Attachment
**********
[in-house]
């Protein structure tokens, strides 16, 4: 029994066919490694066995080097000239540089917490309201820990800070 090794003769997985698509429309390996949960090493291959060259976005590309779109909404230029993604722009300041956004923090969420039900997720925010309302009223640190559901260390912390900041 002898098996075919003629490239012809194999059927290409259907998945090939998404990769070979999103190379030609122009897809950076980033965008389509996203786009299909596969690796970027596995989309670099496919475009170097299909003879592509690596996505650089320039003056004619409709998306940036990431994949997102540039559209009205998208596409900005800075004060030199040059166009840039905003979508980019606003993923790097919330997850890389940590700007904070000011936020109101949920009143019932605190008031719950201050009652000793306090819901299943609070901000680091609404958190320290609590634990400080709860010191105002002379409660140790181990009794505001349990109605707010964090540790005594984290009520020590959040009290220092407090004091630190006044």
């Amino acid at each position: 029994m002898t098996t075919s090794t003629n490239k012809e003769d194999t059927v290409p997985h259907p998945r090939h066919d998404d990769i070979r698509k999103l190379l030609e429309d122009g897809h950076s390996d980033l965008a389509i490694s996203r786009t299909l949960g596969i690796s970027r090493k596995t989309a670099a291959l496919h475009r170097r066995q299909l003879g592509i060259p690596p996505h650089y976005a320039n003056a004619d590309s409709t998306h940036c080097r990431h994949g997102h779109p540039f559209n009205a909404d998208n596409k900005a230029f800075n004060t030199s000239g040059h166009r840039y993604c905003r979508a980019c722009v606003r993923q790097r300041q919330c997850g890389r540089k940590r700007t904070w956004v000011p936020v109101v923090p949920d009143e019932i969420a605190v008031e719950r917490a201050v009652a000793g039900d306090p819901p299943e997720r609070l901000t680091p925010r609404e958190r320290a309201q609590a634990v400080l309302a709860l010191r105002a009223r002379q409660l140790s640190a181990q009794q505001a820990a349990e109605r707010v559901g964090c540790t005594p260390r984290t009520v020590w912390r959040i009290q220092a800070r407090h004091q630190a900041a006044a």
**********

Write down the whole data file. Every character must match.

[in-house]
């Protein structure tokens, strides 16, 4: 029994066919490694066995080097000239540089917490309201820990800070 090794003769997985698509429309390996949960090493291959060259976005590309779109909404230029993604722009300041956004923090969420039900997720925010309302009223640190559901260390912390900041 002898098996075919003629490239012809194999059927290409259907998945090939998404990769070979999103190379030609122009897809950076980033965008389509996203786009299909596969690796970027596995989309670099496919475009170097299909003879592509690596996505650089320039003056004619409709998306940036990431994949997102540039559209009205998208596409900005800075004060030199040059166009840039905003979508980019606003993923790097919330997850890389940590700007904070000011936020109101949920009143019932605190008031719950201050009652000793306090819901299943609070901000680091609404958190320290609590634990400080709860010191105002002379409660140790181990009794505001349990109605707010964090540790005594984290009520020590959040009290220092407090004091630190006044």
């Amino acid at each position: 029994m002898t098996t075919s090794t003629n490239k012809e003769d194999t059927v290409p997985h259907p998945r090939h066919d998404d990769i070979r698509k999103l190379l030609e429309d122009g897809h950076s390996d980033l965008a389509i490694s996203r786009t299909l949960g596969i690796s970027r090493k596995t989309a670099a291959l496919h475009r170097r066995q299909l003879g592509i060259p690596p996505h650089y976005a320039n003056a004619d590309s409709t998306h940036c080097r990431h994949g997102h779109p540039f559209n009205a909404d998208n596409k900005a230029f800075n004060t030199s000239g040059h166009r840039y993604c905003r979508a980019c722009v606003r993923q790097r300041q919330c997850g890389r540089k940590r700007t904070w956004v000011p936020v109101v923090p949920d009143e019932i969420a605190v008031e719950r917490a201050v009652a000793g039900d306090p819901p299943e997720r609070l901000t680091p925010r609404e958190r320290a309201q609590a634990v400080l309302a709860l010191r105002a009223r002379q409660l140790s640190a181990q009794q505001a820990a349990e109605r707010v559901g964090c540790t005594p260390r984290t009520v020590w912390r959040i009290q220092a800070r407090h004091q630190a900041a006044a």